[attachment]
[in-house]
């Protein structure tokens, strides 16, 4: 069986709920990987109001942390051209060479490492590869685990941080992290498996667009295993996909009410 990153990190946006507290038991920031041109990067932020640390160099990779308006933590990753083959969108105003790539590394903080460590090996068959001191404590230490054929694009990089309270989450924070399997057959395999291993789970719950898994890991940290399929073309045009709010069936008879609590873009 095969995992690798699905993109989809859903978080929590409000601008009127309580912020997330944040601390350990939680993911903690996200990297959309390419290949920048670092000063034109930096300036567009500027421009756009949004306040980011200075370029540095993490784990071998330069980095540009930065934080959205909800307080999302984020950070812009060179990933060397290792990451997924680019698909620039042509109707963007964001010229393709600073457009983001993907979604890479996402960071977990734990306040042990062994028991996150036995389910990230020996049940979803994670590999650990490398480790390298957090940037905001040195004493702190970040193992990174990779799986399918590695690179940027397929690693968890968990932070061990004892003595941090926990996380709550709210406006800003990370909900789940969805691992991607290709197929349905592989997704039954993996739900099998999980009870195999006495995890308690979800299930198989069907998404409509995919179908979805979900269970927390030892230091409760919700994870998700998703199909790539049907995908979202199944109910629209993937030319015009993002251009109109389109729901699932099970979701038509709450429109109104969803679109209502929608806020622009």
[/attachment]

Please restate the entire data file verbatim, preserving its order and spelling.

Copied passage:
[in-house]
């Protein structure tokens, strides 16, 4: 069986709920990987109001942390051209060479490492590869685990941080992290498996667009295993996909009410 990153990190946006507290038991920031041109990067932020640390160099990779308006933590990753083959969108105003790539590394903080460590090996068959001191404590230490054929694009990089309270989450924070399997057959395999291993789970719950898994890991940290399929073309045009709010069936008879609590873009 095969995992690798699905993109989809859903978080929590409000601008009127309580912020997330944040601390350990939680993911903690996200990297959309390419290949920048670092000063034109930096300036567009500027421009756009949004306040980011200075370029540095993490784990071998330069980095540009930065934080959205909800307080999302984020950070812009060179990933060397290792990451997924680019698909620039042509109707963007964001010229393709600073457009983001993907979604890479996402960071977990734990306040042990062994028991996150036995389910990230020996049940979803994670590999650990490398480790390298957090940037905001040195004493702190970040193992990174990779799986399918590695690179940027397929690693968890968990932070061990004892003595941090926990996380709550709210406006800003990370909900789940969805691992991607290709197929349905592989997704039954993996739900099998999980009870195999006495995890308690979800299930198989069907998404409509995919179908979805979900269970927390030892230091409760919700994870998700998703199909790539049907995908979202199944109910629209993937030319015009993002251009109109389109729901699932099970979701038509709450429109109104969803679109209502929608806020622009």